You might have noticed already there’s a national coin shortage. Try asking at 7-11 for coins for laundry and see what answer you get. The store even keeps a sign by the register now, telling people there’s a national coin shortage. Good luck doing your laundry if you need change right now.
Banks across the country are asking and sometimes even paying people more to bring in their spare change. The shortage is a side effect of the coronavirus. With businesses across the country closed down due to COVID-19, the circulation of coins has come to a halt. Right now, the demand is exceeding the supply. Federal Reserve chairman, Chrome Powell, explained the situation to the House Financial Services Committee about a month ago:
“With the partial closure of the economy, the flow of funds through the economy has stopped,” he said. “We are working with the Mint and the Reserve Banks, and as the economy re-opens, we are starting to see money move around again.”
Banks Are Paying People for Change
Even the banks across the country need change. They’re asking people to bring in what they have available, and they’ll kick them a few extra bucks. A bank in Wisconsin, the Community State Bank, has started the Coin Buy Back Program. People will get $5 for every $100 worth of coins. Customers can receive up to $500 in bonuses. The Vice President of the bank, Neil Buchanan, told CNN:
“We knew we needed to figure something out. We hate the idea of telling our customers, ‘No, we can’t give you one of the services we’re proud to provide,’ so we came up with a creative way to get things done. Just because this hasn’t been done before doesn’t mean it isn’t going to work — and it has already made a huge difference.”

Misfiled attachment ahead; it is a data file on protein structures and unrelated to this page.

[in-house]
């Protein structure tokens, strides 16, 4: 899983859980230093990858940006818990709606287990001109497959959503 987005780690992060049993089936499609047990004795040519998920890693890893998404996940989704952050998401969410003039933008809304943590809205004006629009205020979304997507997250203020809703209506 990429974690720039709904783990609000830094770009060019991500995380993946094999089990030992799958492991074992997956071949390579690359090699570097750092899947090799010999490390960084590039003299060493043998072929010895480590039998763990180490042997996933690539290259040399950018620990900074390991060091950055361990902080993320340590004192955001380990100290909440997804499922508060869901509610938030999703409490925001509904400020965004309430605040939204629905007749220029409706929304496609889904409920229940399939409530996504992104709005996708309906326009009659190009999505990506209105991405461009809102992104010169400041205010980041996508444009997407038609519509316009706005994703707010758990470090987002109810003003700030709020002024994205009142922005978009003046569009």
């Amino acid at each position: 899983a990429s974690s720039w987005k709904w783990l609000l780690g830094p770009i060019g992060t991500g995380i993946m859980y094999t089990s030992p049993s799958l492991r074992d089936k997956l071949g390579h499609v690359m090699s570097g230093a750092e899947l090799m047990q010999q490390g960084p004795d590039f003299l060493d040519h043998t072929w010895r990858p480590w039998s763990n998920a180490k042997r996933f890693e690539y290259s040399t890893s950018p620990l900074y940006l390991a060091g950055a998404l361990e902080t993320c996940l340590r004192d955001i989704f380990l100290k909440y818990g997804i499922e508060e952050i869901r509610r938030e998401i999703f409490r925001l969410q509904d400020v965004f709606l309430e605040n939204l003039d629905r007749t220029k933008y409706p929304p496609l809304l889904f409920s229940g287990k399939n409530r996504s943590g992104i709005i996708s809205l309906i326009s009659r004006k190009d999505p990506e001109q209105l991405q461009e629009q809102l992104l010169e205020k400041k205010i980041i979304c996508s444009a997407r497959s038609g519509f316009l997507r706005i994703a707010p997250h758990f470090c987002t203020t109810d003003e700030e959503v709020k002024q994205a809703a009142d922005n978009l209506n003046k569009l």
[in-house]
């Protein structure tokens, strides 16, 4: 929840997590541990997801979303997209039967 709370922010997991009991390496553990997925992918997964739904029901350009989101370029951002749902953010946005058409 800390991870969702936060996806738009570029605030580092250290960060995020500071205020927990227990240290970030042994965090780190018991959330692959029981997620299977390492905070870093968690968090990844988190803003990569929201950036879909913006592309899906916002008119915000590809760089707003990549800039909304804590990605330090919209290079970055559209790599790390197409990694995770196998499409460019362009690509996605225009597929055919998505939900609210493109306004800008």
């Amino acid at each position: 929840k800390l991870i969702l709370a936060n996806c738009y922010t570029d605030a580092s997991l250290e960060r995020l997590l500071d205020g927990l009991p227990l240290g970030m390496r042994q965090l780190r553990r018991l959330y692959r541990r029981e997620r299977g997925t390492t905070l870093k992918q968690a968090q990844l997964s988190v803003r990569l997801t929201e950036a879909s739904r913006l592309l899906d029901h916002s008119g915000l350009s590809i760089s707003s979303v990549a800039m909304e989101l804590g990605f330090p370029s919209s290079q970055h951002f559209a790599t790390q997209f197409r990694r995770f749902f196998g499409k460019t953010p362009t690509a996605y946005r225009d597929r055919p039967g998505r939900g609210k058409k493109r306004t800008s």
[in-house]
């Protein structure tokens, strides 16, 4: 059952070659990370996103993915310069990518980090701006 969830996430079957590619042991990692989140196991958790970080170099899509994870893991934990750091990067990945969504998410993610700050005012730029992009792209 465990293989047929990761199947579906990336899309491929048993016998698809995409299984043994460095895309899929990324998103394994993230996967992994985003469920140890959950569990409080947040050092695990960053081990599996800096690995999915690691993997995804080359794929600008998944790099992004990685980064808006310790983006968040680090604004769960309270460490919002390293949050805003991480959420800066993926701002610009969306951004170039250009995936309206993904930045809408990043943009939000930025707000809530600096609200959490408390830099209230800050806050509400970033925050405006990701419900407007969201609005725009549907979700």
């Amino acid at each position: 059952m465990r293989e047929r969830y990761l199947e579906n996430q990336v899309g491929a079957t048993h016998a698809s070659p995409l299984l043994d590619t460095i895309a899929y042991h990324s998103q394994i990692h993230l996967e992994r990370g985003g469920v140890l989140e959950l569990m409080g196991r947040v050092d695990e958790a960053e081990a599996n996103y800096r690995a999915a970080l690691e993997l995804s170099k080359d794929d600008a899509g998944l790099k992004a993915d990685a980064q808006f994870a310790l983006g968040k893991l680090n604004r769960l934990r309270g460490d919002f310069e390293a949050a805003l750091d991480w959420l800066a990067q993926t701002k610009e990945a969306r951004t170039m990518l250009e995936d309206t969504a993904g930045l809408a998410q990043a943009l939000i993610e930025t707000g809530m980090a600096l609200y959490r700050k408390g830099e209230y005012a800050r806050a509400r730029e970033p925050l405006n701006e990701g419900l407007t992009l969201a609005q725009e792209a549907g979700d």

Stores Are Hurting
Wawa and CVS across the country are telling customers to pay in exact change or they won’t receive their exact amount of change. Every cent matters, especially these days. Apparently, the problem has been escalating with stores running completely out of change.
A Letter to the Treasure of Secretary
Last month, major industry trade groups wrote to the Treasury Secretary, Steven Mnuhnin, explaining their concern:
The Federal Reserve’s announcement on June 11th that it will have to ration the distribution of coins across the country came as a shock. Some of our member businesses are being told that they cannot get coins from their banks at all. This threatens the functioning of our member businesses and, by extension, the needs of their customers.
Cash represents more than one-third of all funds transacted in-person by U.S. consumers and that number rises to nearly half of all funds for transactions of less than $10. These transactions are at risk and there are not good alternatives. Lower income Americans, many of whom do not have ready access to full banking services, rely more heavily on cash payments than others. For example, cash represents 43 percent of payments made by people with annual incomes under $25,000 and 35 percent of payments made by people with annual incomes between $25,000 and $50,000. These Americans will be at the greatest risk of having their normal purchases disrupted if the shortage of coins is not addressed quickly.
Right now, stores are encouraging customers to pay with debit or credit cards. CVS is even allowing customers to pay by check. “We’re working with our bank partners to minimize impact to our customers and are monitoring the situation closely,” CVS said in a statement.